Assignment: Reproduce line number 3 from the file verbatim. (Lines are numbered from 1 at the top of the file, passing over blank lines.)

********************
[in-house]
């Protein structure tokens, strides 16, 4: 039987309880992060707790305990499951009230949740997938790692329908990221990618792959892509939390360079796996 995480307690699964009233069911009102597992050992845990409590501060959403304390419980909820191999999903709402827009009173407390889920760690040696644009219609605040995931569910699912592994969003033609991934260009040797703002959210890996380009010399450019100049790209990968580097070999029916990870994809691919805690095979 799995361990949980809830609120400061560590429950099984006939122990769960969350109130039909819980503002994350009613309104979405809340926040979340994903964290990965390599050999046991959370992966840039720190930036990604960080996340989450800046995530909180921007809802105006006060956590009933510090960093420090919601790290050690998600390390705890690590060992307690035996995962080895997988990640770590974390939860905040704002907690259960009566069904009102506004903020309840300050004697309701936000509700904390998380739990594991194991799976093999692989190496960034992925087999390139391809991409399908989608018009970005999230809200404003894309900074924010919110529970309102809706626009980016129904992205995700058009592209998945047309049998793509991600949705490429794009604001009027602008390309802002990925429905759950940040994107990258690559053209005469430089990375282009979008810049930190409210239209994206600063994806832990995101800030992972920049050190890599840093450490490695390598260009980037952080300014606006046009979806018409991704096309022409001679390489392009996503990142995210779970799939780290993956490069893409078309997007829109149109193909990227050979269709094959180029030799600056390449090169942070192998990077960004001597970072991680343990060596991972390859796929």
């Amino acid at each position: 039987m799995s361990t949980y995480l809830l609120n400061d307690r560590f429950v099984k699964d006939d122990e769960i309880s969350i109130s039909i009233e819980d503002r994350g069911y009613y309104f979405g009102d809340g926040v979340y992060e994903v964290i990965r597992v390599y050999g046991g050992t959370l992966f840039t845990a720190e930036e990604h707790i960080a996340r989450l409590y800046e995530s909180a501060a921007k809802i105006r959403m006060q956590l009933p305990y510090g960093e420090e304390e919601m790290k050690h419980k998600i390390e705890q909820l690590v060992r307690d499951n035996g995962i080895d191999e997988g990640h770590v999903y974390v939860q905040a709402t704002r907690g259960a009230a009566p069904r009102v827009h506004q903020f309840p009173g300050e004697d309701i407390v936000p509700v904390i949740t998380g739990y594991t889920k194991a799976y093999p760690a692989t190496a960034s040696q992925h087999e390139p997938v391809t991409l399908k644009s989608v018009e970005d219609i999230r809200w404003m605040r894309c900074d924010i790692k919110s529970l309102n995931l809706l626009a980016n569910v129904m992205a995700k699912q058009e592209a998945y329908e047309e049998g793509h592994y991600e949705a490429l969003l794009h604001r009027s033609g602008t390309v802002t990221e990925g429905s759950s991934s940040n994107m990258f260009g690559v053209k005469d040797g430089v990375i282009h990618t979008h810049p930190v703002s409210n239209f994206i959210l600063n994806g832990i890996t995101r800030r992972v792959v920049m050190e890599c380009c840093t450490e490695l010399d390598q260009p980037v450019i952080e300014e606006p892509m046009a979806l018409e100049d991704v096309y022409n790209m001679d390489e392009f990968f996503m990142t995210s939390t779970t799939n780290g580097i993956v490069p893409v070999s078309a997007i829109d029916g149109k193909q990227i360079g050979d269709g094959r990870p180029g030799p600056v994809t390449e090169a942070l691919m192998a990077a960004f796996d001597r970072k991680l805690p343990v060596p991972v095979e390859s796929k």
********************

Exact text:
């Amino acid at each position: 039987m799995s361990t949980y995480l809830l609120n400061d307690r560590f429950v099984k699964d006939d122990e769960i309880s969350i109130s039909i009233e819980d503002r994350g069911y009613y309104f979405g009102d809340g926040v979340y992060e994903v964290i990965r597992v390599y050999g046991g050992t959370l992966f840039t845990a720190e930036e990604h707790i960080a996340r989450l409590y800046e995530s909180a501060a921007k809802i105006r959403m006060q956590l009933p305990y510090g960093e420090e304390e919601m790290k050690h419980k998600i390390e705890q909820l690590v060992r307690d499951n035996g995962i080895d191999e997988g990640h770590v999903y974390v939860q905040a709402t704002r907690g259960a009230a009566p069904r009102v827009h506004q903020f309840p009173g300050e004697d309701i407390v936000p509700v904390i949740t998380g739990y594991t889920k194991a799976y093999p760690a692989t190496a960034s040696q992925h087999e390139p997938v391809t991409l399908k644009s989608v018009e970005d219609i999230r809200w404003m605040r894309c900074d924010i790692k919110s529970l309102n995931l809706l626009a980016n569910v129904m992205a995700k699912q058009e592209a998945y329908e047309e049998g793509h592994y991600e949705a490429l969003l794009h604001r009027s033609g602008t390309v802002t990221e990925g429905s759950s991934s940040n994107m990258f260009g690559v053209k005469d040797g430089v990375i282009h990618t979008h810049p930190v703002s409210n239209f994206i959210l600063n994806g832990i890996t995101r800030r992972v792959v920049m050190e890599c380009c840093t450490e490695l010399d390598q260009p980037v450019i952080e300014e606006p892509m046009a979806l018409e100049d991704v096309y022409n790209m001679d390489e392009f990968f996503m990142t995210s939390t779970t799939n780290g580097i993956v490069p893409v070999s078309a997007i829109d029916g149109k193909q990227i360079g050979d269709g094959r990870p180029g030799p600056v994809t390449e090169a942070l691919m192998a990077a960004f796996d001597r970072k991680l805690p343990v060596p991972v095979e390859s796929k």